TNRC Knowledge Hub - Conservation Challenge: Climate change

Countering Corruption that Undermines Climate Progress

To reduce the impact of corruption on climate targets, strengthen systems that ensure integrity in climate finance, increase transparency in climate-related decision-making, and promote integrity in nature-based solutions.

Does your work focus on addressing climate change? Significant strengthening of governance systems is essential to reduce corruption risks and make climate change policy and finance less vulnerable to corruption. This page outlines three steps to start building anti-corruption approaches into your conservation programming.

The Challenge

  • Significant investments are flowing into projects to address climate change, biodiversity loss, and land degradation. More will come. Tackling this triple crisis will require a USD 8 trillion investment in nature by 2050, according to some estimates.
  • New investments draw new corruption risks. Corruption can divert resources away from efforts to address, mitigate, and adapt to climate change and restore and rely more upon nature.
  • Research done by Transparency International Bangladesh in 2020 sampling climate adaptation infrastructure projects from 2010 forward estimated that 35% of project funds are being embezzled, and nearly 80% of projects are poorly constructed because of leakages from corruption.
  • To prevent corruption from undermining climate progress, consider partnerships and new approaches to strengthen integrity in climate finance, increase transparency in climate-related decision-making, and promote integrity in nature-based solutions.

Three Steps to Follow

infographic of three steps

Step 1: Understand Corruption Get familiar with how corruption impacts conservation and ways to respond

Whether you have decades of experience or are new to the field, you may not know exactly where corruption risks lie, how they might be influencing your conservation outcomes, and what can be done about them. Start by taking the 90-minute eCourse below.

Step 2: Assess Your Situation Identify how corruption affects the objectives of your own programming

Best results will come from layering interventions at multiple risk points. The first step is to think about who has power in your implementing context. You can then start to identify drivers and facilitators of corruption and entry points for—as well as limitations on—change. The resources below will help you to ask the right questions and identify those risk points.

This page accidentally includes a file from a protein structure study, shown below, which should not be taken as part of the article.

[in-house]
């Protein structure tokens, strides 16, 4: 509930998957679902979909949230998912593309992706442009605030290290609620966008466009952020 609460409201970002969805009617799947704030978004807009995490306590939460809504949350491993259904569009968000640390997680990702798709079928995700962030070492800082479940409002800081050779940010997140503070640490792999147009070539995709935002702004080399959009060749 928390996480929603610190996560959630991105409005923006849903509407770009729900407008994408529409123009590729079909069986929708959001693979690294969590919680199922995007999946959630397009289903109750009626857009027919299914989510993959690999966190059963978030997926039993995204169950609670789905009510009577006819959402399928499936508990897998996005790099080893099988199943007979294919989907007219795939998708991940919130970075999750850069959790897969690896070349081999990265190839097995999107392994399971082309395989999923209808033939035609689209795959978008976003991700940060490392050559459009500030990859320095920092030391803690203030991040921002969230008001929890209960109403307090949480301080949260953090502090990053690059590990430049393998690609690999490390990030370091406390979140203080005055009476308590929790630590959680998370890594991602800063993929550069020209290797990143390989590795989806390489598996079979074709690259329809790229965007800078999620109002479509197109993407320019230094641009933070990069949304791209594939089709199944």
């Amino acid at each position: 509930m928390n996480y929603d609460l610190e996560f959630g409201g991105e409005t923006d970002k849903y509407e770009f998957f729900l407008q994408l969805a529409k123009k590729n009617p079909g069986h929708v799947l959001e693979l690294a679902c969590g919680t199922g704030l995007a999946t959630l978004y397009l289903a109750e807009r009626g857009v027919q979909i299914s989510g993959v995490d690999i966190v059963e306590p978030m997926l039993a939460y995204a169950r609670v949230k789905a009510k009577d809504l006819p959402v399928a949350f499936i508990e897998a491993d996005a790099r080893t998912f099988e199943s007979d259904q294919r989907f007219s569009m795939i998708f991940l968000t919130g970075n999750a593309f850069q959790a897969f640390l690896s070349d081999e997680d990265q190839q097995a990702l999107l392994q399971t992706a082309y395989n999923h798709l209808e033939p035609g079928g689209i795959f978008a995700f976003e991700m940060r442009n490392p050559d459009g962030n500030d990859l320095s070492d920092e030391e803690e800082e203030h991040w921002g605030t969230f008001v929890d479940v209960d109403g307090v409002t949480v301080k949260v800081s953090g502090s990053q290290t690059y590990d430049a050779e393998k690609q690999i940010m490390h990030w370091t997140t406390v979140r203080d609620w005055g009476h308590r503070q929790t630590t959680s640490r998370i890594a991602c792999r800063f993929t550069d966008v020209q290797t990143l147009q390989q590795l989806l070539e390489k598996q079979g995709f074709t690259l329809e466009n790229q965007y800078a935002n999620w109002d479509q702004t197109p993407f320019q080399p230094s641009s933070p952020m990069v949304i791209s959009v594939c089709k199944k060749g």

La Chorrera indigenous community and WWF-Colombia

Situation Analysis

Learn more about assessing the threats that corruption may pose to conservation objectives and identify responses that are appropriate to your specific context.

Step 3: Adapt Your Programming Consider approaches that fit your needs

Consider whether some of the programming avenues below would help to address your challenges. Take a moment to read these principles for getting started from recent experience testing anti-corruption approaches in various contexts.

Remember: Evidence suggests that targeting corruption through multiple approaches yields best results.

  • Landscape photo of city skyline at night
    Are high-level actors such as corrupt officials and organized criminals embezzling climate finances?

    Prevent and detect illicit financial flows tied to climate finance

    Explore the Illicit Financial Flows Guide
  • Community members gathering together
    Are climate investments and projects failing to take community needs into account or undermining rights?

    Advance nature-based solutions and other inclusive conservation approaches

    Explore the Communities & Inclusion Guide
  • Landscape of ocean and sky
    Do decisions and investments lack transparency, thus enabling corruption?

    Increase the public's access to information on climate-related decision-making, climate finance and carbon markets; empower people with a say over public decisions; and help ensure that rules are followed

    Explore the Open Governance Guide

Seeking Advisors and Partners?

Image attribution: © / Jen Guyton / WWF; © Brian J. Skerry / National Geographic Stock / WWF; © Georgina Goodwin / Shoot The Earth / WWF-UK; © Hkun Lat / WWF-Aus